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Related to hepatitis B surface antigen: hepatitis B core antigen


see immunityimmunity,
ability of an organism to resist disease by identifying and destroying foreign substances or organisms. Although all animals have some immune capabilities, little is known about nonmammalian immunity.
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A substance that initiates and mediates the formation of the corresponding immune body, termed antibody. Antigens can also react with formed antibodies. Antigen-antibody reactions serve as host defenses against microorganisms and other foreign bodies, or are used in laboratory tests for detecting the presence of either antigen or antibody. See Antibody, Antigen-antibody reaction

A protein immunogen (any substance capable of inducing an immune response) is usually composed of a large number of antigenic determinants. Thus, immunizing an animal with a protein results in the formation of a number of antibody molecules with different specificities. The antigenicity of a protein is determined by its sequence of amino acids as well as by its conformation. Antigens may be introduced into an animal by ingestion, inhalation, sometimes by contact with skin, or more regularly by injection into the bloodstream, skin, peritoneum, or other body part.

With a few exceptions, such as the autoantigens and the isoantigens of the blood groups, antigens produce antibody only in species other than the ones from which they are derived. All complete proteins are antigenic, as are many bacterial and other polysaccharides, some nucleic acids, and some lipids. Antigenicity may be modified or abolished by chemical treatments, including degradation or enzymatic digestion; it may be notably increased by the incorporation of antigen into oils or other adjuvants. See Isoantigen

Bacteria, viruses, protozoans, and other microorganisms are important sources of antigens. These may be proteins or polysaccharides derived from the outer surfaces of the cell (capsular antigens), from the cell interior (the somatic or O antigens), or from the flagella (the flagellar or H antigens). Other antigens either are excreted by the cell or are released into the medium during cell death and disruption; these include many enzymes and toxins, of which diphtheria, tetanus, and botulinus toxins are important examples. The presence of antibody to one of these constituent antigens in human or animal sera is presumptive evidence of past or present contact with specific microorganisms, and this finds application in clinical diagnosis and epidemiological surveys. See Botulism, Diphtheria, Toxin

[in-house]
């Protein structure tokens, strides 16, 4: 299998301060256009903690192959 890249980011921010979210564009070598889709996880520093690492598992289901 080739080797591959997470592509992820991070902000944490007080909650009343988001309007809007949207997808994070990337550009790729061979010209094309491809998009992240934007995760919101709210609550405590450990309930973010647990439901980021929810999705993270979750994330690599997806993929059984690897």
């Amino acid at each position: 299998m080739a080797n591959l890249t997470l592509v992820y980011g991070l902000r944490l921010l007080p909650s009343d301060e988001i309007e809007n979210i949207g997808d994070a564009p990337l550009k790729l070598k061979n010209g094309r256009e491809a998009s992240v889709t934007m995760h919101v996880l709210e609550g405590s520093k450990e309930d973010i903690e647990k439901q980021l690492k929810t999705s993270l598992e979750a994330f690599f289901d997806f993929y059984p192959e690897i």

Microbial antigens prepared to induce protective antibodies are termed vaccines. They may consist of either attenuated living or killed whole cells, or extracts of these. Since whole microorganisms are complex structures, vaccines may contain 10 or more distinct antigens, of which generally not more than one or two engender a protective antibody. Examples of these are smallpox vaccine, a living attenuated virus; typhoid vaccine, killed bacterial cells; and diphtheria toxoid, detoxified culture fluid. Several independent vaccines may be mixed to give a combined vaccine, and thus reduce the number of injections necessary for immunization, but such mixing can result in a lesser response to each component of the mixture. See Vaccination

Allergens are antigens that induce allergic states in humans or animals. Examples are preparations from poison ivy, cottonseed, or horse dander, or simple chemicals such as formaldehyde or picryl chloride. See Hypersensitivity, Immunology


A substance which reacts with the products of specific humoral or cellular immunity, even those induced by related heterologous immunogens.


a substance that stimulates the production of antibodies
References in periodicals archive ?
Site-directed mutagenesis of cysteine residues of hepatitis B surface antigen.
Structural characterization of viral neutralizing monoclonal antibodies to hepatitis B surface antigen.
Localization of hepatitis B surface antigen epitopes present on variants and specifically recognized by antihepatitis B surface antigen monoclonal antibodies.
The same treatement regimen would apply if the patient's blood is negative for hepatitis B surface antigen but positive for core antibody and the employee's titer is less than or equal to 10.
Contract awarded for Hepatitis b surface antigen, reagent for the determination
Hepatitis B surface antigen (HBsAg) and hepatitis B e antigen (HBeAg) were detected in 370 of 11,893 men with hepatitis B infections.
The trial was designed to test this approach as an alternative to expensive treatment with antibodies against hepatitis B surface antigen, which are used to prevent reinfection in patients transplanted due to hepatitis B virus-related cirrhosis.
Individuals may also seroconvert to hepatitis B surface antigen (HBsAg), which is a more definitive indicator of long-term viral clearance and clinical remission.
HEPLISAV merges hepatitis B surface antigen with a Toll-like Receptor 9 agonist to boost the immune response.
Chronic and unexplained hepatitis, despite a negative test for hepatitis B surface antigen, may still be the result of hepatitis B infection, reported Dr.
Using a protocol similar to that of the TSH assay, an assay for hepatitis B surface antigen (HBsAg) was established to achieve the high sensitivity demanded of this assay when used for blood-quality screening.
The intact hepatitis B core structures are highly immunogenic, eliciting much stronger humoral and cellular responses than vaccines containing hepatitis B surface antigens.

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